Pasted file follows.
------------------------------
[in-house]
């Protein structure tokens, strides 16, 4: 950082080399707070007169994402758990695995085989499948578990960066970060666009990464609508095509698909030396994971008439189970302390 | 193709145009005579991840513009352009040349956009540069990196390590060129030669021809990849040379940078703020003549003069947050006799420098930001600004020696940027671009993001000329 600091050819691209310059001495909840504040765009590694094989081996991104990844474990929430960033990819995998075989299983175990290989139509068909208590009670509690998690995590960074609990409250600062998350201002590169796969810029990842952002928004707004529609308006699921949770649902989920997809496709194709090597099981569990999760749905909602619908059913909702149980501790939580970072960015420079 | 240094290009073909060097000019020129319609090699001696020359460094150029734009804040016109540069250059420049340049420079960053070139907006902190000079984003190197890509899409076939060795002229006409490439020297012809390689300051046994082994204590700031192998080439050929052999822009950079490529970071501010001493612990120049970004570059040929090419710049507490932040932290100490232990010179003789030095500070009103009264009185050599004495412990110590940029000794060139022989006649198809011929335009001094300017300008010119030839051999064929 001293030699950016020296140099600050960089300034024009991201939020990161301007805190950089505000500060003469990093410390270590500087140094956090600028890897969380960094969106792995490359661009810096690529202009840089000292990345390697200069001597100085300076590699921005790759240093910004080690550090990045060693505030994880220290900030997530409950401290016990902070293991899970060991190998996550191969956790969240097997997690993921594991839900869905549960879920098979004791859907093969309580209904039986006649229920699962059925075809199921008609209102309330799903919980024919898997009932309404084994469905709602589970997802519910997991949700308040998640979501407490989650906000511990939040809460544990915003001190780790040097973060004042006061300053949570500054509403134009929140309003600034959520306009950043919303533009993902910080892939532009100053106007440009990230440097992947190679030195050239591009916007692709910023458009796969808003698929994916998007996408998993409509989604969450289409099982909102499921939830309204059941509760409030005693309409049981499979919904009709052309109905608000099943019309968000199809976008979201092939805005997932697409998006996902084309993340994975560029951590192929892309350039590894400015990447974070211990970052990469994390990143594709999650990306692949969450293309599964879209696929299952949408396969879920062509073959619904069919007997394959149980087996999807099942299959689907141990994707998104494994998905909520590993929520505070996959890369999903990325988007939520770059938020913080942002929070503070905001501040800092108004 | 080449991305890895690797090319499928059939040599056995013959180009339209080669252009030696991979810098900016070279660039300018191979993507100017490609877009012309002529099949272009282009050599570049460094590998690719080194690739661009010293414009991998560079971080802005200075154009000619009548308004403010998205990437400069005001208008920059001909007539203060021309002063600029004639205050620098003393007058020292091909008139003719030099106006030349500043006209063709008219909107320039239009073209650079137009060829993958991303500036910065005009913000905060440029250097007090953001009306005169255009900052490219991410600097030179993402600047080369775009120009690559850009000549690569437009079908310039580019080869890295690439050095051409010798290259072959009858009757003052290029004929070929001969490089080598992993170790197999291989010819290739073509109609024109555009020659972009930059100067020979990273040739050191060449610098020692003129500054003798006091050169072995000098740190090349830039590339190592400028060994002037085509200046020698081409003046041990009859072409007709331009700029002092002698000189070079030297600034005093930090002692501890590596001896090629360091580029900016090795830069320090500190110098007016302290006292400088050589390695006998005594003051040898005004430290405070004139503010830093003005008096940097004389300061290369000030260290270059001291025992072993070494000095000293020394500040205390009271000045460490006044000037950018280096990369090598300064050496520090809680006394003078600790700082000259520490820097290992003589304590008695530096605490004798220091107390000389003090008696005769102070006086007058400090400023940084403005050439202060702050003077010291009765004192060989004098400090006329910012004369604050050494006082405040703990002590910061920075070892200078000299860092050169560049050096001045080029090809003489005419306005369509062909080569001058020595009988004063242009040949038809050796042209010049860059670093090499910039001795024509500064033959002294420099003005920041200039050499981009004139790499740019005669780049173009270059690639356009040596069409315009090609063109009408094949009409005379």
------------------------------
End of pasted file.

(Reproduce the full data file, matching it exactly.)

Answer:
[in-house]
């Protein structure tokens, strides 16, 4: 950082080399707070007169994402758990695995085989499948578990960066970060666009990464609508095509698909030396994971008439189970302390 | 193709145009005579991840513009352009040349956009540069990196390590060129030669021809990849040379940078703020003549003069947050006799420098930001600004020696940027671009993001000329 600091050819691209310059001495909840504040765009590694094989081996991104990844474990929430960033990819995998075989299983175990290989139509068909208590009670509690998690995590960074609990409250600062998350201002590169796969810029990842952002928004707004529609308006699921949770649902989920997809496709194709090597099981569990999760749905909602619908059913909702149980501790939580970072960015420079 | 240094290009073909060097000019020129319609090699001696020359460094150029734009804040016109540069250059420049340049420079960053070139907006902190000079984003190197890509899409076939060795002229006409490439020297012809390689300051046994082994204590700031192998080439050929052999822009950079490529970071501010001493612990120049970004570059040929090419710049507490932040932290100490232990010179003789030095500070009103009264009185050599004495412990110590940029000794060139022989006649198809011929335009001094300017300008010119030839051999064929 001293030699950016020296140099600050960089300034024009991201939020990161301007805190950089505000500060003469990093410390270590500087140094956090600028890897969380960094969106792995490359661009810096690529202009840089000292990345390697200069001597100085300076590699921005790759240093910004080690550090990045060693505030994880220290900030997530409950401290016990902070293991899970060991190998996550191969956790969240097997997690993921594991839900869905549960879920098979004791859907093969309580209904039986006649229920699962059925075809199921008609209102309330799903919980024919898997009932309404084994469905709602589970997802519910997991949700308040998640979501407490989650906000511990939040809460544990915003001190780790040097973060004042006061300053949570500054509403134009929140309003600034959520306009950043919303533009993902910080892939532009100053106007440009990230440097992947190679030195050239591009916007692709910023458009796969808003698929994916998007996408998993409509989604969450289409099982909102499921939830309204059941509760409030005693309409049981499979919904009709052309109905608000099943019309968000199809976008979201092939805005997932697409998006996902084309993340994975560029951590192929892309350039590894400015990447974070211990970052990469994390990143594709999650990306692949969450293309599964879209696929299952949408396969879920062509073959619904069919007997394959149980087996999807099942299959689907141990994707998104494994998905909520590993929520505070996959890369999903990325988007939520770059938020913080942002929070503070905001501040800092108004 | 080449991305890895690797090319499928059939040599056995013959180009339209080669252009030696991979810098900016070279660039300018191979993507100017490609877009012309002529099949272009282009050599570049460094590998690719080194690739661009010293414009991998560079971080802005200075154009000619009548308004403010998205990437400069005001208008920059001909007539203060021309002063600029004639205050620098003393007058020292091909008139003719030099106006030349500043006209063709008219909107320039239009073209650079137009060829993958991303500036910065005009913000905060440029250097007090953001009306005169255009900052490219991410600097030179993402600047080369775009120009690559850009000549690569437009079908310039580019080869890295690439050095051409010798290259072959009858009757003052290029004929070929001969490089080598992993170790197999291989010819290739073509109609024109555009020659972009930059100067020979990273040739050191060449610098020692003129500054003798006091050169072995000098740190090349830039590339190592400028060994002037085509200046020698081409003046041990009859072409007709331009700029002092002698000189070079030297600034005093930090002692501890590596001896090629360091580029900016090795830069320090500190110098007016302290006292400088050589390695006998005594003051040898005004430290405070004139503010830093003005008096940097004389300061290369000030260290270059001291025992072993070494000095000293020394500040205390009271000045460490006044000037950018280096990369090598300064050496520090809680006394003078600790700082000259520490820097290992003589304590008695530096605490004798220091107390000389003090008696005769102070006086007058400090400023940084403005050439202060702050003077010291009765004192060989004098400090006329910012004369604050050494006082405040703990002590910061920075070892200078000299860092050169560049050096001045080029090809003489005419306005369509062909080569001058020595009988004063242009040949038809050796042209010049860059670093090499910039001795024509500064033959002294420099003005920041200039050499981009004139790499740019005669780049173009270059690639356009040596069409315009090609063109009408094949009409005379």